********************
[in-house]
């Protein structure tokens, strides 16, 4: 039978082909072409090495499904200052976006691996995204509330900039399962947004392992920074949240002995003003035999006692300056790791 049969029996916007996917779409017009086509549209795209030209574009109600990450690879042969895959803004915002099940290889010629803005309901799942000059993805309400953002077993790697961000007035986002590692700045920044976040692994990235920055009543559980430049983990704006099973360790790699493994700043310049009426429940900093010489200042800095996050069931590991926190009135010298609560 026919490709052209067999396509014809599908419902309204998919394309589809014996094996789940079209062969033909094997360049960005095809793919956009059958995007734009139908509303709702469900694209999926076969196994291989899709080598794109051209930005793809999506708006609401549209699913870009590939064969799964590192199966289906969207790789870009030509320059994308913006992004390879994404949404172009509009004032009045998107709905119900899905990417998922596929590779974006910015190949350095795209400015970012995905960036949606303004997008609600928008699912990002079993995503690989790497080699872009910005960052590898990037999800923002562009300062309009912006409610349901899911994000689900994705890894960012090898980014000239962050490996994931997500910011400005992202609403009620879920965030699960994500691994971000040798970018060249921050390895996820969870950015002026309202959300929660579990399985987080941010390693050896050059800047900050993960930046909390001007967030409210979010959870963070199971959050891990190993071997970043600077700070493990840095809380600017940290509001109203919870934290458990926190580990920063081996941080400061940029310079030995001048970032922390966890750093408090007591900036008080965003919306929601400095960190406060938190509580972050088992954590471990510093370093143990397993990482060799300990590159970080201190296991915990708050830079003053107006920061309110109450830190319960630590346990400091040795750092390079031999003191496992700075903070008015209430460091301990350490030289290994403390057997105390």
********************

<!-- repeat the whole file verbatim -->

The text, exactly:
[in-house]
């Protein structure tokens, strides 16, 4: 039978082909072409090495499904200052976006691996995204509330900039399962947004392992920074949240002995003003035999006692300056790791 049969029996916007996917779409017009086509549209795209030209574009109600990450690879042969895959803004915002099940290889010629803005309901799942000059993805309400953002077993790697961000007035986002590692700045920044976040692994990235920055009543559980430049983990704006099973360790790699493994700043310049009426429940900093010489200042800095996050069931590991926190009135010298609560 026919490709052209067999396509014809599908419902309204998919394309589809014996094996789940079209062969033909094997360049960005095809793919956009059958995007734009139908509303709702469900694209999926076969196994291989899709080598794109051209930005793809999506708006609401549209699913870009590939064969799964590192199966289906969207790789870009030509320059994308913006992004390879994404949404172009509009004032009045998107709905119900899905990417998922596929590779974006910015190949350095795209400015970012995905960036949606303004997008609600928008699912990002079993995503690989790497080699872009910005960052590898990037999800923002562009300062309009912006409610349901899911994000689900994705890894960012090898980014000239962050490996994931997500910011400005992202609403009620879920965030699960994500691994971000040798970018060249921050390895996820969870950015002026309202959300929660579990399985987080941010390693050896050059800047900050993960930046909390001007967030409210979010959870963070199971959050891990190993071997970043600077700070493990840095809380600017940290509001109203919870934290458990926190580990920063081996941080400061940029310079030995001048970032922390966890750093408090007591900036008080965003919306929601400095960190406060938190509580972050088992954590471990510093370093143990397993990482060799300990590159970080201190296991915990708050830079003053107006920061309110109450830190319960630590346990400091040795750092390079031999003191496992700075903070008015209430460091301990350490030289290994403390057997105390």